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UBC Applied Science, UBC Science, and UBC Equity & Inclusion Office: Ben Britton
August 1, 2019 @ 12:00 pm - 1:00 pm
UBC Applied Science, UBC Science, and UBC Equity & Inclusion Office presents a seminar:
Senior Lecturer and Royal Academy of Engineering Research Fellow Imperial College, London, UK Trustee of Pride in STEM
Date: Aug 1, 2019
Time: 12:00-1:00 PM
Location: Room 202, Chemical and Biological Engineering Building
For details, please see poster and visit https://apsc.ubc.ca/event/2019/no-sexuality-please-we-are-scientists.
Title: No sexuality please, we’re scientists – Pride in STEM
Abstract: It is tempting to suggest that science can be conducted in a social vacuum, disconnected from the reality of everyday society and the human actors who call themselves scientists. However, there is significant evidence1 to suggest that enabling humans to be human enables them to think freely and supports the long-term prosperity of the scientific discourse. Enabling individuals to bring their whole selves to work promotes the ability for us to form diverse teams who can draw from a range of perspectives to provide robust decision making and find exciting new avenues of inquiry. In the diversity space, a significant amount of attention is placed upon understanding challenges in attracting and retaining women and girls in STEM (science, technology, engineering and math). Many of these challenges are shared by LGBTQ+ (lesbian, gay, bisexual, trans, queer, plus more) colleagues, people of different races, people with disabilities (both visible and invisible), and different social class. In this talk, we will explore the motivations and recent research around the issues of LGBTQ+ in STEM2, as well as initiatives to queer up science spaces and science up queer spaces to promote and embrace a more accessible, equal, diverse and inclusive STEM culture.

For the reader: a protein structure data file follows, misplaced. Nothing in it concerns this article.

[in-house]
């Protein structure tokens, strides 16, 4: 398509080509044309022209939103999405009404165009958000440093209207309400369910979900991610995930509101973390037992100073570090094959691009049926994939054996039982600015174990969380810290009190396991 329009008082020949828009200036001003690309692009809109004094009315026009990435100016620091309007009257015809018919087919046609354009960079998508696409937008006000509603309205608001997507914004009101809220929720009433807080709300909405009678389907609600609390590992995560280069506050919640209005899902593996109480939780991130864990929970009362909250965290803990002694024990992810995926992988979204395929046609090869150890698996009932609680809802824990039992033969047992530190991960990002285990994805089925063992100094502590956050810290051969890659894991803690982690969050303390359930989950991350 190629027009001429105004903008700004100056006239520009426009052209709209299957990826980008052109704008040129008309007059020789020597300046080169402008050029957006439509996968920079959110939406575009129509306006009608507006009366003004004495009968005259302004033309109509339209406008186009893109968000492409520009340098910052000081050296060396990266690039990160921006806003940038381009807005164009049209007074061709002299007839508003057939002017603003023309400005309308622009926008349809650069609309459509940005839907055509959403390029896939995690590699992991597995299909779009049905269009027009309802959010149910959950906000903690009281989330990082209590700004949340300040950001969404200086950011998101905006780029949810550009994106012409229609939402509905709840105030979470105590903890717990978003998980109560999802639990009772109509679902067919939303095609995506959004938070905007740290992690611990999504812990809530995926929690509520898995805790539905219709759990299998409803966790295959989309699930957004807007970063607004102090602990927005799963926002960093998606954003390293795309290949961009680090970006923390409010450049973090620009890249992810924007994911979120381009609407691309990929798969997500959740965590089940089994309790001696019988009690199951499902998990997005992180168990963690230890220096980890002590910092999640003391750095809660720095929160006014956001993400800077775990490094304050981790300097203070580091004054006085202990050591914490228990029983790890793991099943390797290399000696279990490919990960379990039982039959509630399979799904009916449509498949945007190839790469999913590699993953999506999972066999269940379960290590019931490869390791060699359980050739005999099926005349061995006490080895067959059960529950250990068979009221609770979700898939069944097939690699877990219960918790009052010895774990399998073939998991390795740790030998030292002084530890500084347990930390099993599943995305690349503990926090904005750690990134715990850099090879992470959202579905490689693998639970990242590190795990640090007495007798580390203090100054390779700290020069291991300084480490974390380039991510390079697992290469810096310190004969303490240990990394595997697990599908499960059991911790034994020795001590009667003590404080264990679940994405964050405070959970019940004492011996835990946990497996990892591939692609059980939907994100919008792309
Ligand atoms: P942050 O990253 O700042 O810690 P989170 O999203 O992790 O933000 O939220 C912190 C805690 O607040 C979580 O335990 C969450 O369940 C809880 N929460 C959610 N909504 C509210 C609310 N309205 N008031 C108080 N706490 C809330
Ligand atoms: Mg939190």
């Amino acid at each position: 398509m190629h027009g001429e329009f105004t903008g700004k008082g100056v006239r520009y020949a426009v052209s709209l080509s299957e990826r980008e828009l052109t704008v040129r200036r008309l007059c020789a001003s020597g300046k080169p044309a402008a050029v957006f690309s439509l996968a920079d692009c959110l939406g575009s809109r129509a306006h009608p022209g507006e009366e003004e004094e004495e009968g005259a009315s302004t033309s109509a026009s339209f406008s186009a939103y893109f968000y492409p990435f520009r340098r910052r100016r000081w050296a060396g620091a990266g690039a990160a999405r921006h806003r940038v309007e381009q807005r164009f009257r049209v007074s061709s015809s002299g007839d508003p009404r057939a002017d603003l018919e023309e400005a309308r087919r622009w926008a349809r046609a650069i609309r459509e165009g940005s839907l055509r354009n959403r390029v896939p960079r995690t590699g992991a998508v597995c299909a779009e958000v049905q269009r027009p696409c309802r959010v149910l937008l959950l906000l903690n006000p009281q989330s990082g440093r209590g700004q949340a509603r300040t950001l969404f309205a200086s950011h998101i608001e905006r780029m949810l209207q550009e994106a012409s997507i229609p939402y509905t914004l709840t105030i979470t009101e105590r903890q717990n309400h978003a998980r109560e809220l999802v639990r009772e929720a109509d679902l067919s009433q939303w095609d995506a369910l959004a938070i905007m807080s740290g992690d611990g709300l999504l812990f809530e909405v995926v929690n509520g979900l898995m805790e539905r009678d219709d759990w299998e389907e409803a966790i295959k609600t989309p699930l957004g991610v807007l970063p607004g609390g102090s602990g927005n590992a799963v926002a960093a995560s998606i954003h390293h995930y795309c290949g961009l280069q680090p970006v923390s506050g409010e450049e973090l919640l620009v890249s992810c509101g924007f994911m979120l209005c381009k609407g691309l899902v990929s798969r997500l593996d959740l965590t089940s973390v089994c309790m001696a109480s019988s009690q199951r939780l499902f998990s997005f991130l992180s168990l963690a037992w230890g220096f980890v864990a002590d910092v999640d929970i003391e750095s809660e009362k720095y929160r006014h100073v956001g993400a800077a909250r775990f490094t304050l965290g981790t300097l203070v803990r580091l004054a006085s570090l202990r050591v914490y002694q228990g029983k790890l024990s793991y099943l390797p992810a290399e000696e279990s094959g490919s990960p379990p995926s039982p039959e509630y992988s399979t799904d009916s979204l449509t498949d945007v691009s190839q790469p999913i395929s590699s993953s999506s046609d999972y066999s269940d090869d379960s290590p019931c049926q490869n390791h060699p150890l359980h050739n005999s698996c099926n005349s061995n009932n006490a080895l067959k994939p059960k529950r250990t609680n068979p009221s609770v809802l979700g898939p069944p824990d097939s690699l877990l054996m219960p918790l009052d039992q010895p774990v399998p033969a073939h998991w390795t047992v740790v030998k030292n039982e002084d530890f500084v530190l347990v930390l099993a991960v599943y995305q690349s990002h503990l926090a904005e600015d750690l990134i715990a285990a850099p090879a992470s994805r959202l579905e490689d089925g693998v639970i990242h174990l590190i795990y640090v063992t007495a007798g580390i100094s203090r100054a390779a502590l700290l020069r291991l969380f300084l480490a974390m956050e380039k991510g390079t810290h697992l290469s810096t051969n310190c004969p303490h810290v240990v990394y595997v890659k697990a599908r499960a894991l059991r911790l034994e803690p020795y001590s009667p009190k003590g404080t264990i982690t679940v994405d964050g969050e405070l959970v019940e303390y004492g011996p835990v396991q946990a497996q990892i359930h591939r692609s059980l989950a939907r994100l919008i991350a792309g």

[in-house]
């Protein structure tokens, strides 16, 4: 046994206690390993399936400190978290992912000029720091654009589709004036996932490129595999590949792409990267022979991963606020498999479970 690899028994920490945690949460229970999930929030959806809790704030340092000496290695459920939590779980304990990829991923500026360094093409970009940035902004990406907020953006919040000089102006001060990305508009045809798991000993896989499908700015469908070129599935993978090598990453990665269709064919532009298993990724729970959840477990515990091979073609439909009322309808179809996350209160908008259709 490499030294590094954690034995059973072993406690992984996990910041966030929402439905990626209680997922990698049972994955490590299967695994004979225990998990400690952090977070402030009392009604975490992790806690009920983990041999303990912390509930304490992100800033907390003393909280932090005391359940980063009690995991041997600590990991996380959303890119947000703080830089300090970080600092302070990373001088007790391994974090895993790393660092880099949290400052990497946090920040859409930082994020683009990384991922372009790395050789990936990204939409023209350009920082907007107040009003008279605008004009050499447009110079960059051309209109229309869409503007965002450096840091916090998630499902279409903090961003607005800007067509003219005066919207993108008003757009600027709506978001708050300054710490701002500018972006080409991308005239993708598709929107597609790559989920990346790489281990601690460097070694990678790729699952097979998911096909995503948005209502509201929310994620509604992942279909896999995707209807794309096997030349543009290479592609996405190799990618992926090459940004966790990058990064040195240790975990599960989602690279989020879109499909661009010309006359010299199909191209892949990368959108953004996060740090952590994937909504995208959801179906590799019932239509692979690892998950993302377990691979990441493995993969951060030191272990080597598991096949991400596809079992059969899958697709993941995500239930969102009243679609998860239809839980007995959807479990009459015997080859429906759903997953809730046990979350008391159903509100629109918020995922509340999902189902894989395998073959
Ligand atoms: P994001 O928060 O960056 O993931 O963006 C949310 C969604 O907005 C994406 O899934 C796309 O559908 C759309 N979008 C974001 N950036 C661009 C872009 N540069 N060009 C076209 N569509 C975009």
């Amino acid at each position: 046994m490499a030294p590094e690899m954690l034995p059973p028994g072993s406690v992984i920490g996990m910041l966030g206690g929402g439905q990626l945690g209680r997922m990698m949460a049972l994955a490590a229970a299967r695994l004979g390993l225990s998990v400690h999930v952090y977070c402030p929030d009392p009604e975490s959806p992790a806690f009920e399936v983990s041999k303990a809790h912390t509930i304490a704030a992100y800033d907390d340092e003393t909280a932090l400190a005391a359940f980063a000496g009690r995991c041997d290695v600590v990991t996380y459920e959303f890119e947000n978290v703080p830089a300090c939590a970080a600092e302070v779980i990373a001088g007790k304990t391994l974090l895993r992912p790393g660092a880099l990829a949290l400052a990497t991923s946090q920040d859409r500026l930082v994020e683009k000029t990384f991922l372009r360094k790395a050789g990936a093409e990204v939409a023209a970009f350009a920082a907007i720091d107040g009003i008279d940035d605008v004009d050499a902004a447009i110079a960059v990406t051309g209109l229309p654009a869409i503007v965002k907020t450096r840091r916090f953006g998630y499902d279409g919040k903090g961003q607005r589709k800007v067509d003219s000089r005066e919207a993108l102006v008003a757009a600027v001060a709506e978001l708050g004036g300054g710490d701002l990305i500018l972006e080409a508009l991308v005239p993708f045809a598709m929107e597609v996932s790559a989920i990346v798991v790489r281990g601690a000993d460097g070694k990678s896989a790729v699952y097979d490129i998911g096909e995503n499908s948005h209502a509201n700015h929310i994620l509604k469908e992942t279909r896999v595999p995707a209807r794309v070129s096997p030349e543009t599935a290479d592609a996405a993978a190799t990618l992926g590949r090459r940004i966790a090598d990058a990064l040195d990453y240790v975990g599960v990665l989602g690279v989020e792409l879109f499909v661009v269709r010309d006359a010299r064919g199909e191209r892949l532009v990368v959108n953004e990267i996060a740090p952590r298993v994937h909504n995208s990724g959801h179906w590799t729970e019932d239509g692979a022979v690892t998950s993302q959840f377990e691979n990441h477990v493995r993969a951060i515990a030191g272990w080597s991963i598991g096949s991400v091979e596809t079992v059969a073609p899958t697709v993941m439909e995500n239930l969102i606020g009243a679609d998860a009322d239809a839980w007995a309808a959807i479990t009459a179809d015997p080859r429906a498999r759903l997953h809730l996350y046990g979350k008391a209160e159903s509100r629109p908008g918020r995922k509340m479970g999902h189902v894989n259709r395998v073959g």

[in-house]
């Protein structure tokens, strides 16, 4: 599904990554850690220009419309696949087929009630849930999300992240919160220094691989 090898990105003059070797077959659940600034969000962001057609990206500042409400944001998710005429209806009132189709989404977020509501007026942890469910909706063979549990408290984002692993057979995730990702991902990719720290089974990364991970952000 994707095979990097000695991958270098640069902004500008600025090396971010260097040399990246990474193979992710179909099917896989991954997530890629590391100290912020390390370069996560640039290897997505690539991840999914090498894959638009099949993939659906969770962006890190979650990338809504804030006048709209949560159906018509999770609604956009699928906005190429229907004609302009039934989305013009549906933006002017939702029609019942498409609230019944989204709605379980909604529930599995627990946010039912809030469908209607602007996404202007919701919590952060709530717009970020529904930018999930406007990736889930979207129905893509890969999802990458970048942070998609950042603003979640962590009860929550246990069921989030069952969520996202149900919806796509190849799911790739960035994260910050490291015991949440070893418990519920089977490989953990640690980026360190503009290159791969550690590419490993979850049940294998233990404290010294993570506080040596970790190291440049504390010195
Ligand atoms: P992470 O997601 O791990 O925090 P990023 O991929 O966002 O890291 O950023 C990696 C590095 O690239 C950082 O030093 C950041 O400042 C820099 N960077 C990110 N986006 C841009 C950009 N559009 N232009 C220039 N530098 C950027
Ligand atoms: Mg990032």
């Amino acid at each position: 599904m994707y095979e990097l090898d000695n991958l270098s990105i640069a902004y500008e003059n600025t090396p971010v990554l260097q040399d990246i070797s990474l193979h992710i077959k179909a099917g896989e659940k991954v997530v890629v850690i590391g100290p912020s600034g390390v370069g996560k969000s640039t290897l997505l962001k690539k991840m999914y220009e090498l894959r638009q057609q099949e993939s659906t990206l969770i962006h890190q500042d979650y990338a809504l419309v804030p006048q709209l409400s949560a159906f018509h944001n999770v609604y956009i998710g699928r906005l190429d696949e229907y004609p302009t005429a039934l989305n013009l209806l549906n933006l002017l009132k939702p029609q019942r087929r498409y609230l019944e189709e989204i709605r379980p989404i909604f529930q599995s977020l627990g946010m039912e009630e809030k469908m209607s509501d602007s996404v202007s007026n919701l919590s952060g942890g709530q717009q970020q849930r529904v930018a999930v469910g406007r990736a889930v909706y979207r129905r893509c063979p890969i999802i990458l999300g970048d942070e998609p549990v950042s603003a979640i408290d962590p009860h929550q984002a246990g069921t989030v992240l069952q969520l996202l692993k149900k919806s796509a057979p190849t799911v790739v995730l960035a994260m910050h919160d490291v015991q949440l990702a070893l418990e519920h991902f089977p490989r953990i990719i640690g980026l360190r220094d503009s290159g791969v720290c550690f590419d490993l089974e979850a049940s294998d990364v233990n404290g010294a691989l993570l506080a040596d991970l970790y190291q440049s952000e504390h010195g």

In the lead up to this talk, find out why coming out in STEM matters.
*)LGBTQ+ = Lesbian, Gay, Bisexual, Trans, Queer and analogous terms; STEM = Science, Technology, Engineering and Mathematics
 S.E. Page “The difference: How the power of diversity creates better groups, firms, schools, and societies” (Princeton Univ.Press 2008)
 B.E. Hughes “Coming out in STEM: Factors affecting the retention of sexual minority STEM students” (Science Advances 2018)